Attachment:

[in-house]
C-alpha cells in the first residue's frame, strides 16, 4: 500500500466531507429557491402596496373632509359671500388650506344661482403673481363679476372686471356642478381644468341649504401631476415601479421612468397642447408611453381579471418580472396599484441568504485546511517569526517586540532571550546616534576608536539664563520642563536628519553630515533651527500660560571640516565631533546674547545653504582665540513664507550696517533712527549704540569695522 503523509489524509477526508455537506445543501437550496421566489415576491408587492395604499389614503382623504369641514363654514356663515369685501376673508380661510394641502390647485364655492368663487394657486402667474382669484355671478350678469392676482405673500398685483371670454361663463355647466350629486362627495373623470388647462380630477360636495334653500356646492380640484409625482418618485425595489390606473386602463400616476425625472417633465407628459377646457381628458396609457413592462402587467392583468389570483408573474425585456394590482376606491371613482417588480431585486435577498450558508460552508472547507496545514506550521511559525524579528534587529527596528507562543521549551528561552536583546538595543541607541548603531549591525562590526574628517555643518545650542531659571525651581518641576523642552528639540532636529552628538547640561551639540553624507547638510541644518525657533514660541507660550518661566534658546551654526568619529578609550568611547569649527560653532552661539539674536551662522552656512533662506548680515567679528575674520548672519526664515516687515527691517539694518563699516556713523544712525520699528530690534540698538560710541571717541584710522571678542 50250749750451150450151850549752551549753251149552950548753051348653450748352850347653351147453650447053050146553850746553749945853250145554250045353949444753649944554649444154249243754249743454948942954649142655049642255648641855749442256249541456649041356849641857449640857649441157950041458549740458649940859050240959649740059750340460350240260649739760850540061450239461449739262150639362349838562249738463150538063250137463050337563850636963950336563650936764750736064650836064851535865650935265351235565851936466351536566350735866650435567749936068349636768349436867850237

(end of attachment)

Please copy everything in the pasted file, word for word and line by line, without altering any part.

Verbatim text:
[in-house]
C-alpha cells in the first residue's frame, strides 16, 4: 500500500466531507429557491402596496373632509359671500388650506344661482403673481363679476372686471356642478381644468341649504401631476415601479421612468397642447408611453381579471418580472396599484441568504485546511517569526517586540532571550546616534576608536539664563520642563536628519553630515533651527500660560571640516565631533546674547545653504582665540513664507550696517533712527549704540569695522 503523509489524509477526508455537506445543501437550496421566489415576491408587492395604499389614503382623504369641514363654514356663515369685501376673508380661510394641502390647485364655492368663487394657486402667474382669484355671478350678469392676482405673500398685483371670454361663463355647466350629486362627495373623470388647462380630477360636495334653500356646492380640484409625482418618485425595489390606473386602463400616476425625472417633465407628459377646457381628458396609457413592462402587467392583468389570483408573474425585456394590482376606491371613482417588480431585486435577498450558508460552508472547507496545514506550521511559525524579528534587529527596528507562543521549551528561552536583546538595543541607541548603531549591525562590526574628517555643518545650542531659571525651581518641576523642552528639540532636529552628538547640561551639540553624507547638510541644518525657533514660541507660550518661566534658546551654526568619529578609550568611547569649527560653532552661539539674536551662522552656512533662506548680515567679528575674520548672519526664515516687515527691517539694518563699516556713523544712525520699528530690534540698538560710541571717541584710522571678542 50250749750451150450151850549752551549753251149552950548753051348653450748352850347653351147453650447053050146553850746553749945853250145554250045353949444753649944554649444154249243754249743454948942954649142655049642255648641855749442256249541456649041356849641857449640857649441157950041458549740458649940859050240959649740059750340460350240260649739760850540061450239461449739262150639362349838562249738463150538063250137463050337563850636963950336563650936764750736064650836064851535865650935265351235565851936466351536566350735866650435567749936068349636768349436867850237